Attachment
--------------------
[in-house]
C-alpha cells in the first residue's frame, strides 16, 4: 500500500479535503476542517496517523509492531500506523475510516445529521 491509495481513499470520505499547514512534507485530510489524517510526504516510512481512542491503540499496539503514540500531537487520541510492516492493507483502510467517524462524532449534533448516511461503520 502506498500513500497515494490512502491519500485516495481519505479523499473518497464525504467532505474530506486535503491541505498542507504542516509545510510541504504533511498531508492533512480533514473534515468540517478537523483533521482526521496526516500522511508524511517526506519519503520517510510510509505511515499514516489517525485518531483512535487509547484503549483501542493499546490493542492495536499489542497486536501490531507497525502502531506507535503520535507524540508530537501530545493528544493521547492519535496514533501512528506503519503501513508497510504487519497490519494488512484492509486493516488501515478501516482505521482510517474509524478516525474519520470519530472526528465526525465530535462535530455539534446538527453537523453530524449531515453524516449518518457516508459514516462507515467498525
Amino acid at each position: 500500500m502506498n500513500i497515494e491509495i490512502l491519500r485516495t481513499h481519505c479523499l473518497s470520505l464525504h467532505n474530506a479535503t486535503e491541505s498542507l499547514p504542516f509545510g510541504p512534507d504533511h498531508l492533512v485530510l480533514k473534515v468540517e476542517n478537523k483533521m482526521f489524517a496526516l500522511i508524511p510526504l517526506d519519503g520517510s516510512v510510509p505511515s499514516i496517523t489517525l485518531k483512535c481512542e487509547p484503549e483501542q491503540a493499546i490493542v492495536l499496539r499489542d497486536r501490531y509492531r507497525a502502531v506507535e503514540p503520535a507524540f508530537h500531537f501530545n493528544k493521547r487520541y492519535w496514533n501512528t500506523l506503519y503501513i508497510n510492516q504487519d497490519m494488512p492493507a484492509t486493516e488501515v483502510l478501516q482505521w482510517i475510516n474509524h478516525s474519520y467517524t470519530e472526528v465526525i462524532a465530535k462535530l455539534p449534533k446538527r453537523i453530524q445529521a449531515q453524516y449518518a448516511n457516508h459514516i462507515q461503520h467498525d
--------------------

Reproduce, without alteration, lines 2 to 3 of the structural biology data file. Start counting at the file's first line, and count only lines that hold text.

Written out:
C-alpha cells in the first residue's frame, strides 16, 4: 500500500479535503476542517496517523509492531500506523475510516445529521 491509495481513499470520505499547514512534507485530510489524517510526504516510512481512542491503540499496539503514540500531537487520541510492516492493507483502510467517524462524532449534533448516511461503520 502506498500513500497515494490512502491519500485516495481519505479523499473518497464525504467532505474530506486535503491541505498542507504542516509545510510541504504533511498531508492533512480533514473534515468540517478537523483533521482526521496526516500522511508524511517526506519519503520517510510510509505511515499514516489517525485518531483512535487509547484503549483501542493499546490493542492495536499489542497486536501490531507497525502502531506507535503520535507524540508530537501530545493528544493521547492519535496514533501512528506503519503501513508497510504487519497490519494488512484492509486493516488501515478501516482505521482510517474509524478516525474519520470519530472526528465526525465530535462535530455539534446538527453537523453530524449531515453524516449518518457516508459514516462507515467498525
Amino acid at each position: 500500500m502506498n500513500i497515494e491509495i490512502l491519500r485516495t481513499h481519505c479523499l473518497s470520505l464525504h467532505n474530506a479535503t486535503e491541505s498542507l499547514p504542516f509545510g510541504p512534507d504533511h498531508l492533512v485530510l480533514k473534515v468540517e476542517n478537523k483533521m482526521f489524517a496526516l500522511i508524511p510526504l517526506d519519503g520517510s516510512v510510509p505511515s499514516i496517523t489517525l485518531k483512535c481512542e487509547p484503549e483501542q491503540a493499546i490493542v492495536l499496539r499489542d497486536r501490531y509492531r507497525a502502531v506507535e503514540p503520535a507524540f508530537h500531537f501530545n493528544k493521547r487520541y492519535w496514533n501512528t500506523l506503519y503501513i508497510n510492516q504487519d497490519m494488512p492493507a484492509t486493516e488501515v483502510l478501516q482505521w482510517i475510516n474509524h478516525s474519520y467517524t470519530e472526528v465526525i462524532a465530535k462535530l455539534p449534533k446538527r453537523i453530524q445529521a449531515q453524516y449518518a448516511n457516508h459514516i462507515q461503520h467498525d